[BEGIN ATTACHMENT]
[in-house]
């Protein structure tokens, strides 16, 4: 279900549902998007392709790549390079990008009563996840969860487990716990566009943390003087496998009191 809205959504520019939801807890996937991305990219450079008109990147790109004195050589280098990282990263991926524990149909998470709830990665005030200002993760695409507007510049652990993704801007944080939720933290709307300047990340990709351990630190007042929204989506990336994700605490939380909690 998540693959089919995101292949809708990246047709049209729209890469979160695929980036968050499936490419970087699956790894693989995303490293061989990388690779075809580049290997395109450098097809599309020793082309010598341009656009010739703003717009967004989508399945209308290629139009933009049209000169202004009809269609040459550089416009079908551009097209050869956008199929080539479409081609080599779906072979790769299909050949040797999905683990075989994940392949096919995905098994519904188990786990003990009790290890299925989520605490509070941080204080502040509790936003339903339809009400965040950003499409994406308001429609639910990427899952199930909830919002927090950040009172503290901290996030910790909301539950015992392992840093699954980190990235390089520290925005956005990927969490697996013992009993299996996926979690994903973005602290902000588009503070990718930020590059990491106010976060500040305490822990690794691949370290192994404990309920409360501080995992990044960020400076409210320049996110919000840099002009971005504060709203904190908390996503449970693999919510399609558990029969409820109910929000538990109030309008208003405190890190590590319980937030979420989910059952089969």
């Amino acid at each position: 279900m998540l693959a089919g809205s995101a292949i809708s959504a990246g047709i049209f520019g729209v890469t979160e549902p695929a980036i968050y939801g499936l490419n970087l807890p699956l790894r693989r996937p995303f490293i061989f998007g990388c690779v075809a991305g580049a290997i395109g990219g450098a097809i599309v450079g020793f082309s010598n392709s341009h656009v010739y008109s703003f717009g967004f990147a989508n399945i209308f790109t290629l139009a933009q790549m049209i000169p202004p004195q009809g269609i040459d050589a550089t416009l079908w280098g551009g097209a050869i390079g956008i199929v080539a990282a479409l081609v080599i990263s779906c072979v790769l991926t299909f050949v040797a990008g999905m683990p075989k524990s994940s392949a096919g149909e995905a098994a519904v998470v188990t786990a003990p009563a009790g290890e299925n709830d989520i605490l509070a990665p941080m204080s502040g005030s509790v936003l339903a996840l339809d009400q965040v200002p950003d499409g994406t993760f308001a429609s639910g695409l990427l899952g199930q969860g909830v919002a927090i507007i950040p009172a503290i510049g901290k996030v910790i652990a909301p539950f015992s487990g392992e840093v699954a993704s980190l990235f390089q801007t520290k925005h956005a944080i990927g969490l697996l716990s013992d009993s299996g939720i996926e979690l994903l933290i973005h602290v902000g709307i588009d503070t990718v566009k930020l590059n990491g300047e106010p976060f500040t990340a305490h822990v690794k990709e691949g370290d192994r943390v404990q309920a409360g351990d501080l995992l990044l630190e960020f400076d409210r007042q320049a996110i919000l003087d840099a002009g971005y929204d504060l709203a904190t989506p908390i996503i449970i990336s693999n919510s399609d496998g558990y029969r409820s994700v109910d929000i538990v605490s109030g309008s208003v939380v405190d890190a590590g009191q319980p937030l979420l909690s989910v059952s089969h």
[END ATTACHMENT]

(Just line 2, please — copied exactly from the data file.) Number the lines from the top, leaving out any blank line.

């Protein structure tokens, strides 16, 4: 279900549902998007392709790549390079990008009563996840969860487990716990566009943390003087496998009191 809205959504520019939801807890996937991305990219450079008109990147790109004195050589280098990282990263991926524990149909998470709830990665005030200002993760695409507007510049652990993704801007944080939720933290709307300047990340990709351990630190007042929204989506990336994700605490939380909690 998540693959089919995101292949809708990246047709049209729209890469979160695929980036968050499936490419970087699956790894693989995303490293061989990388690779075809580049290997395109450098097809599309020793082309010598341009656009010739703003717009967004989508399945209308290629139009933009049209000169202004009809269609040459550089416009079908551009097209050869956008199929080539479409081609080599779906072979790769299909050949040797999905683990075989994940392949096919995905098994519904188990786990003990009790290890299925989520605490509070941080204080502040509790936003339903339809009400965040950003499409994406308001429609639910990427899952199930909830919002927090950040009172503290901290996030910790909301539950015992392992840093699954980190990235390089520290925005956005990927969490697996013992009993299996996926979690994903973005602290902000588009503070990718930020590059990491106010976060500040305490822990690794691949370290192994404990309920409360501080995992990044960020400076409210320049996110919000840099002009971005504060709203904190908390996503449970693999919510399609558990029969409820109910929000538990109030309008208003405190890190590590319980937030979420989910059952089969």